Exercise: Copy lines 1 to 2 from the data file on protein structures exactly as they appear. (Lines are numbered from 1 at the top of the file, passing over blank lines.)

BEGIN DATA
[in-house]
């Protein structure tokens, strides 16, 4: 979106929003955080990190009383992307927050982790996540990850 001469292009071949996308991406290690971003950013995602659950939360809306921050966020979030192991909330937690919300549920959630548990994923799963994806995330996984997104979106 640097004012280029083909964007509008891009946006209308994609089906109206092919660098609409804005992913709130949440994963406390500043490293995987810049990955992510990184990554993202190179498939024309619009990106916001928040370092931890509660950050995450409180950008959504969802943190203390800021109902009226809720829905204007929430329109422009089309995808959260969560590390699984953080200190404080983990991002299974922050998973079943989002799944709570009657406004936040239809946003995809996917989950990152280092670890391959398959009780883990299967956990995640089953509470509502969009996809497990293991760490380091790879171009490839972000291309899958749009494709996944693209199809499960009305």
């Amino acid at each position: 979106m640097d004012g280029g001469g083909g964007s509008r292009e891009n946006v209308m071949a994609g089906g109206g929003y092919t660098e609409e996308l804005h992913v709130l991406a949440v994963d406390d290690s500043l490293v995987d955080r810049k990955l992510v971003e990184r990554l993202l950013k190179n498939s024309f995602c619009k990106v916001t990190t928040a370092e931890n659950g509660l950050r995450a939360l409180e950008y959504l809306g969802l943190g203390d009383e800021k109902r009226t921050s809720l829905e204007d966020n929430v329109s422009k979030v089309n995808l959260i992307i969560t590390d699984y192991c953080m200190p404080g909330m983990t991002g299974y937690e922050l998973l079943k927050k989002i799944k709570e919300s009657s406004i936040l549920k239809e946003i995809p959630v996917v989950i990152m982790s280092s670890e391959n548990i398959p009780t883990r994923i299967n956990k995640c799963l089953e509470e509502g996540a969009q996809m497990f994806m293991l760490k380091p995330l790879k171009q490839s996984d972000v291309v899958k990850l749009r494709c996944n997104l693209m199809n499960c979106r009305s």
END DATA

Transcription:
[in-house]
């Protein structure tokens, strides 16, 4: 979106929003955080990190009383992307927050982790996540990850 001469292009071949996308991406290690971003950013995602659950939360809306921050966020979030192991909330937690919300549920959630548990994923799963994806995330996984997104979106 640097004012280029083909964007509008891009946006209308994609089906109206092919660098609409804005992913709130949440994963406390500043490293995987810049990955992510990184990554993202190179498939024309619009990106916001928040370092931890509660950050995450409180950008959504969802943190203390800021109902009226809720829905204007929430329109422009089309995808959260969560590390699984953080200190404080983990991002299974922050998973079943989002799944709570009657406004936040239809946003995809996917989950990152280092670890391959398959009780883990299967956990995640089953509470509502969009996809497990293991760490380091790879171009490839972000291309899958749009494709996944693209199809499960009305």